Young, Educated, And In Debt

students-loans2-Matson

Today’s youth face a future full of promise..and debt – if these new Budget changes come to pass. The proposed reforms made by the Abbott government on welfare and university fees has threatened young Australians with a life spent in, and paying off, debt – particularly for those university students who plan on attending or are currently attending higher education institutions.

Young Australians have had it tough over the past couple of years. Having been disproportionally affected by the global financial crisis (GFC) of 2007-08, as well as witnessing considerable changes to government policies, a competitive job market, and high levels of casual employment coupled with high unemployment rates; the message for today’s youth is clear: there is a considerable likelihood of a lifetime burden of debt.

The latest study by Roy Morgan data found that many young Australians between the ages of 16 and 25 already carry a high amount of debt in relation to their income. The study shows that in this age group, about one in three carries more than $2500 in credit card debt each month, despite their average weekly income of $791.

For university students, recent stats suggest that university fee hikes will climb from 20% to over 100% depending on the degree. Universities Australia predicts student debt levels will double, citing that the average student today can look at almost two decades of paying off their HECS debt.

For those who are currently seeking employment, they will have to rely heavily on family and non-government support in order to support themselves and their basic living expenses.

With the changes to the Newstart scheme, young Australians under the age of 30 will have to wait six months before receiving unemployment assistance, despite the extremely difficult prospect of gaining employment in this current job climate.

For those who are lucky enough to find employment, the likelihood is that it will be on a casual or part-time basis, limiting income allowance needed in order to pay off these debts.

For those looking to further their education, they are faced with debt before they even begin to attend the classroom, with university courses doubling in price and the addition of proposed restraints to the FEE-HELP/HECS scheme.

Even young people in trades face the proposal of concessional trade support loans of up to $20,000 over a four-year apprenticeship, and the removal of financial assistance for tools for existing apprentices.

All of these instances point to a dire future for young people, especially for those who can’t rely on their families or other guardians for support, or for those who aren’t already wealthy or have built up a comfortable savings fund.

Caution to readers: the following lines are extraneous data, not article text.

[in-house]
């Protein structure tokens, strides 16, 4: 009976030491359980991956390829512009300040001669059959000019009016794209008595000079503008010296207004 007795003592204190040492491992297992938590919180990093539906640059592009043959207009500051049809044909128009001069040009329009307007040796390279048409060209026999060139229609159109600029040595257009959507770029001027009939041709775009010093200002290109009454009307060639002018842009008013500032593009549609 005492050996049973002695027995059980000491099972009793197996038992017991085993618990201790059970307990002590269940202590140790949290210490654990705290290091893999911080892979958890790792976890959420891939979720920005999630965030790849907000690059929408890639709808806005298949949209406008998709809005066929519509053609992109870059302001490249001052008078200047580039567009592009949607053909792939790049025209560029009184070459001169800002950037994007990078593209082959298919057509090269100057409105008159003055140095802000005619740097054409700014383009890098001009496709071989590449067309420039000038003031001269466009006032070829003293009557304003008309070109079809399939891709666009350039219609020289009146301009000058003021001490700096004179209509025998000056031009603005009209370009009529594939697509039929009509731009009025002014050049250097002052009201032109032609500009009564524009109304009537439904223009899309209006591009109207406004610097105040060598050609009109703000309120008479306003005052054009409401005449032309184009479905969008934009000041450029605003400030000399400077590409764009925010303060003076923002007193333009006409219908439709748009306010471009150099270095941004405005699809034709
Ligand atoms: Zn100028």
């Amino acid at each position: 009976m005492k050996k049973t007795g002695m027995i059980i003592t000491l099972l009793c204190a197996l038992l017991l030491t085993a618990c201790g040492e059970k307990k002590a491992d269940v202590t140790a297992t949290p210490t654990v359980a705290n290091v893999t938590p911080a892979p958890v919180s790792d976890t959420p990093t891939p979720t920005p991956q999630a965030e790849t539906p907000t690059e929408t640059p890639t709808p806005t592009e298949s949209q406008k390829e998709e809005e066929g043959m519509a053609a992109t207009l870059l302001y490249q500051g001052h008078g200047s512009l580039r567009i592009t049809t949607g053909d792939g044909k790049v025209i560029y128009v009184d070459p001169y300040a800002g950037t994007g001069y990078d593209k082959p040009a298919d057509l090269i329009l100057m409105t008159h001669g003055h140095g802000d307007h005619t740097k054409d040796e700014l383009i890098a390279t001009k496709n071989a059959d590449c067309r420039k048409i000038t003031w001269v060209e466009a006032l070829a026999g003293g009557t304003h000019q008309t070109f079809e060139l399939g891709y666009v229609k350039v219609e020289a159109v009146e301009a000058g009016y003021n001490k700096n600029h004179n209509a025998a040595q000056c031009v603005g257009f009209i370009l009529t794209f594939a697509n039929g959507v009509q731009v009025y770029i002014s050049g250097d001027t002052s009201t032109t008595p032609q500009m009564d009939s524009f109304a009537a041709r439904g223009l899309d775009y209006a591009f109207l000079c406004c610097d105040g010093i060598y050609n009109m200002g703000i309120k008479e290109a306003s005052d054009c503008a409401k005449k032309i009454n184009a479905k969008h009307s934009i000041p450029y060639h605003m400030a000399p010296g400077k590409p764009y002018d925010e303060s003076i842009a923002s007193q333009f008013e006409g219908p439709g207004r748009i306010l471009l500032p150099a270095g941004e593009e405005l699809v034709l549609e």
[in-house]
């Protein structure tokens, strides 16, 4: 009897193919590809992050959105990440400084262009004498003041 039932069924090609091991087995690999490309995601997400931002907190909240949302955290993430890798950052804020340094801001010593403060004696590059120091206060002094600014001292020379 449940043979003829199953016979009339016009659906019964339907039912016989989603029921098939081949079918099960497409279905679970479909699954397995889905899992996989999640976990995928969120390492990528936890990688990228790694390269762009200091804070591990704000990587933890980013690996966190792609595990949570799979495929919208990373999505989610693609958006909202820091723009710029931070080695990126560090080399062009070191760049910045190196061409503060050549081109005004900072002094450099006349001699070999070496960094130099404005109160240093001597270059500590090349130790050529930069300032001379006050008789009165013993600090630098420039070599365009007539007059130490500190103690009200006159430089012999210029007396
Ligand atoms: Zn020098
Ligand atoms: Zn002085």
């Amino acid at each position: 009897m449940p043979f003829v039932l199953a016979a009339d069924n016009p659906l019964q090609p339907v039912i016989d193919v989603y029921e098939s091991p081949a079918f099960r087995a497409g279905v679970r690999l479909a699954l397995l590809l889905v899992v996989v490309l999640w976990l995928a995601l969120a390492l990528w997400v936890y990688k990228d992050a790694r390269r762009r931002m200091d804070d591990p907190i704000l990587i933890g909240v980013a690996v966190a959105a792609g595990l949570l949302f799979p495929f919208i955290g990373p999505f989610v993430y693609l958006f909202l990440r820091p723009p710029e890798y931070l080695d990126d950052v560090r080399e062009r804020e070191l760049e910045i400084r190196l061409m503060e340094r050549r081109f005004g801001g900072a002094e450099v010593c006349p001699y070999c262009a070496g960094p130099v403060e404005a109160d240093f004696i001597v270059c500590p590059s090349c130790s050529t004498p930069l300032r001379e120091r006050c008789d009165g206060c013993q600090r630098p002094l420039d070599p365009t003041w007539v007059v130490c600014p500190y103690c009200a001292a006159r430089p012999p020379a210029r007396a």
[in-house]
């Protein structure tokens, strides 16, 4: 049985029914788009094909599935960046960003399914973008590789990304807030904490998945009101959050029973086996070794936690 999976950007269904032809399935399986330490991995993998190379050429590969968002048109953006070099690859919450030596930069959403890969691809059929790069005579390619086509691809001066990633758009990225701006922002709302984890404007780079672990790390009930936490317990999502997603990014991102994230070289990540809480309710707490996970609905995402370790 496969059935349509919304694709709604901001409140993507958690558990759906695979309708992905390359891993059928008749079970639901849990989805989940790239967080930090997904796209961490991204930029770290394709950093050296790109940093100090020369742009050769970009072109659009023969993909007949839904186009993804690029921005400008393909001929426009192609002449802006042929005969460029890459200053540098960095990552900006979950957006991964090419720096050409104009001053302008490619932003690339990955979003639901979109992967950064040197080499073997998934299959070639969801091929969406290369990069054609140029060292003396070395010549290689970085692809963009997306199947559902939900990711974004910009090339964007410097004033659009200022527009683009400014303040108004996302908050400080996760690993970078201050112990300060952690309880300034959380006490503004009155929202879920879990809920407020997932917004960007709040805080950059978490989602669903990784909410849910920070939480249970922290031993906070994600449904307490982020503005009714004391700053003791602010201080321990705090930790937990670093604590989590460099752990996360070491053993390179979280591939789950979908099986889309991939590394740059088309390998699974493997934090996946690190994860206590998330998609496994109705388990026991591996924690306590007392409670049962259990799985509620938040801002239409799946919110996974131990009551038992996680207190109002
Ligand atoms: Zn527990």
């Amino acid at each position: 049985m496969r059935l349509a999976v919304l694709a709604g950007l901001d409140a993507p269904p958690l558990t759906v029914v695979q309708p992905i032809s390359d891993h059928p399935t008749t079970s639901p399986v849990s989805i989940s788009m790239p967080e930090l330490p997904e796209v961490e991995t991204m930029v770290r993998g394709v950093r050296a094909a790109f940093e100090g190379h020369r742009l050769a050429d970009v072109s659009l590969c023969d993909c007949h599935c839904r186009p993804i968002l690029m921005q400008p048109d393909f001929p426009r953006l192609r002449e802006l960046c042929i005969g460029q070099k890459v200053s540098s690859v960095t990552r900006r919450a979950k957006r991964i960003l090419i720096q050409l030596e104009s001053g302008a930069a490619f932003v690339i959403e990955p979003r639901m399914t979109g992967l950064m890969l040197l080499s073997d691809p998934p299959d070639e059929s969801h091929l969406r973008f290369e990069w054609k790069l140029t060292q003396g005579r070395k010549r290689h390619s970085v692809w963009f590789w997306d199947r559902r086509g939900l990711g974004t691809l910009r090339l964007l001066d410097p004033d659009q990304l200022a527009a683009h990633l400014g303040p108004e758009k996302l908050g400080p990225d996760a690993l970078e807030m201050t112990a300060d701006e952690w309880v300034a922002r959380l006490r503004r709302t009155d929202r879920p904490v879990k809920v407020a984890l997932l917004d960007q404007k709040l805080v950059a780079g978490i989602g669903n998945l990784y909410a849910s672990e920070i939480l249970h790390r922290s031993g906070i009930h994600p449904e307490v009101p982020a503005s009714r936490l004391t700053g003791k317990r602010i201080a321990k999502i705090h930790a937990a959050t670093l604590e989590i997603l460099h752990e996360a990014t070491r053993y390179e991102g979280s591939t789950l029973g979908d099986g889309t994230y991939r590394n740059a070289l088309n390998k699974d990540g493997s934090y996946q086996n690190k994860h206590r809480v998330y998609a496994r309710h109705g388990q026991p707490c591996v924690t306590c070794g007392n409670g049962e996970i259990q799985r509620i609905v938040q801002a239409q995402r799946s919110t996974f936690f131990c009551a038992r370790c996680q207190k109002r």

Young people are not in the position to save, with student debts almost triple of what they earn, restraints to welfare benefits, poor employment prospects, rising house prices, and the wider availability and easier access of credit cards and personal loans.

On top of this, there is this conradiction in the proposal made by the government calling for young people to take on more responsibility and stop being ‘lazy’, while cutting off the hands that help them to achieve this.

There is also the threat of increasing crime rates among youths as well as a higher risk of mental illnesses such as depression as a result of lower prospects for work and less financial support available for young people coupled with the anxiety of having to pay off student debts larger than a mortgage.

We, as young people today, want to have access to the bright futures we are promised, but with this new Budget and a government that favours the wealthy, we are facing a major dissonance. Instead of investing in the future of Australia, the Abbott government is cutting down too hard on an economic and social environment which is still mending itself from a major economic downturn and aiming its spending cuts to those who are least able to afford it.

Unless the youth of Australia have the luxury of obtaining their financial support and basic living expenses from their parents or have a well-paying job and savings in the bank, they face a life of repaying debts based on and stemmed from an inequitable Budget and an inalienable government.

 

 

 

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